“We have to be minimalist. A small event, if we can understand it, reconciles us a little bit with the world.” Agnès Varda

In my conversation with Agnès Varda about her current exhibition of video installation, photography, and sculpture showing at Blum & Poe (the full interview will run next month in The Brooklyn Rail), she emphasized that expanded vision occurs through close, returning attention to all that is caught in images of daily life: the complex and sustaining drama of living in time.

See more:

 

Advertisements

After using Agnes Varda’s One Sings and One Doesn’t as a pun, or place-holder, in a recent post, how fun that Netflix delivered her recent autobiography, The Beaches of Agnes, to my house the very next day. I make it a habit to watch documentary portraits of women artists–Patti Smith Dream of Life, Our City Dreams, Writer of O, The Life and Work of Sally Mann, Lee Miller: Through the Mirror (as well as making my own, Women of Vision, I suppose)and better yet strive to meet them whenever I can, to support their work, and hear their voices (see recent post on Sheila de Bretteville). I look to them as I suppose younger women look to me: to have visualized (given the paucity of mainstream images) what we might become, what we might accomplish, how we do it: make art, live life, be political. You want to see if it can work (out).

Varda’s autobiography was especially useful as this kind of guide post in that, as a feminist filmmaker, her whole life seems to have been documented or made into film, and thus made re-seeable. Following her mellow lead, we get to watch with her as she watches the images that mark her watery passages from defiant youth to wise and wistful age, a laudable journey, proving it can be done: the feminist art, life, and always-learning.

I saw One Sings, the Other Doesn’t (Varda, 1977) in my graduate Women and Film class in the late 80s, with Professor Annette Michelson (one of those strangely women-averse female role-models who “mentored” my feminist education, Eve Sedgwick being another). Radical in 1977, by 1987 it already seemed dated.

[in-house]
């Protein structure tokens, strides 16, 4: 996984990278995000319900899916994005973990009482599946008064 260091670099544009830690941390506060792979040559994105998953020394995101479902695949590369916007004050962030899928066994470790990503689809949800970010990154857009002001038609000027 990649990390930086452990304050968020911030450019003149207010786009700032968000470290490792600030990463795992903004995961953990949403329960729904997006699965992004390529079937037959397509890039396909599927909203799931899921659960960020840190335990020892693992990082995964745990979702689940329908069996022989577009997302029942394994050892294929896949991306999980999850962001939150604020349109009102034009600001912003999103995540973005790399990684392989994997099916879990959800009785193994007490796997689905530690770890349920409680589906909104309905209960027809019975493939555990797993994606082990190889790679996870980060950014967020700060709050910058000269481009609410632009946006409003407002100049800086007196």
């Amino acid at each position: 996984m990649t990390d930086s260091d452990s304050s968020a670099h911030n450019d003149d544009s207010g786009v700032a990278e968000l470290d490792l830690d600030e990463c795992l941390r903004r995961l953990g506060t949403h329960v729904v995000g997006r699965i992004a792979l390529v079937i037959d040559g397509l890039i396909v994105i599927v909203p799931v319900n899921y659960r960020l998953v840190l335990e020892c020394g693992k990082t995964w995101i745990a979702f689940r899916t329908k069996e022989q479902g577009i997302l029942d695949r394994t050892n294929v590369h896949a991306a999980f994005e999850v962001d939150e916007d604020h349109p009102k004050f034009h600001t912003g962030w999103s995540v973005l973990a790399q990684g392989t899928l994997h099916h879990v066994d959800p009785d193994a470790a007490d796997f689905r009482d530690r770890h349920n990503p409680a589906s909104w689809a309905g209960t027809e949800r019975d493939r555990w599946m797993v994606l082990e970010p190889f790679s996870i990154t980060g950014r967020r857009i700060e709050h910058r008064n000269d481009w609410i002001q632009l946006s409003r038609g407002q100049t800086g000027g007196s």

Vincent Canby (1977) wrote about the film:

THE 15TH NEW YORK Film Festival gets very fashionably under way tonight at Avery Fisher Hall with a woman’s picture—a movie by, for and about women. These are women who haven’t exactly done away with men but they have successfully established an emotional strength that—unintentionally, I think—makes the men around them look superfluous for everything except for the reproduction of the species and singing in the kind of harmony that requires a soprano, an alto, a tenor and a bass.

Canby’s words hold eerily true for the two films I discuss today, so many years later, and so much and so little gained (for feminists and woman’s picture’s): Motherhood (Katherine Diekmann, 2009) and The Kids Are Alright (Lisa Cholodenko, 2010). While I really want to support the ideas and goals of both—putting onto the mainstream screen via movie stars (Benning, Moore, Thurman) the pathos, humor, and actual politics of the daily lives of women who live a lot like me, middle-aged, upper-middle class, professional, artistic, feminist mothers—one sings and the other doesn’t. This leads me to ask what forms are necessary to make woman’s pictures actually work?

I’ll attend to one here. As is true of the melodramatic and sentimental forms that serve as foundation for both films (and most all woman’s pix), the dramas of everyday life elevate (for the film and its women) in ways that are unrealistically scaled to the actual relevance, meaning, or impact of the household’s itsy-bitsy minutia (carrying too many grocery bags, having an affair) especially in relation to either world history, or the complex unfolding of any one person’s life. Yet any working mother can appreciate the gap between how large these small humiliations and tiny herculean accomplishments feel in relation to how inconsequential we rationally know them to be. One is reduced to really caring about goody bags or moving the car when one leaves the world of work, men, and the important things that happen outside the home, and this is at once humiliating, harrowing, and humbling.

The formal challenge resides in the minding, tending, and making clear of that very gap: Douglas Sirk marks it with style and camp; Cholodenko with witty writing and pitch perfect performance hit up against sunny LA exteriors; while Diekmann’s Uma Thurman somehow is asked to believe in the importance of her own clunky performance of home life’s endless queues-for-crap. Admittedly, this is hard work—for mothers, actors, and directors—to retain enough distance from the actual pain and pleasure that chosen- or forced-confinement creates to keep its irrelevance relative. It seems, in these (film) worlds of women, not the kids, or the moms, but the boys always, in the end, get it easiest, at least if that’s to be truly alright.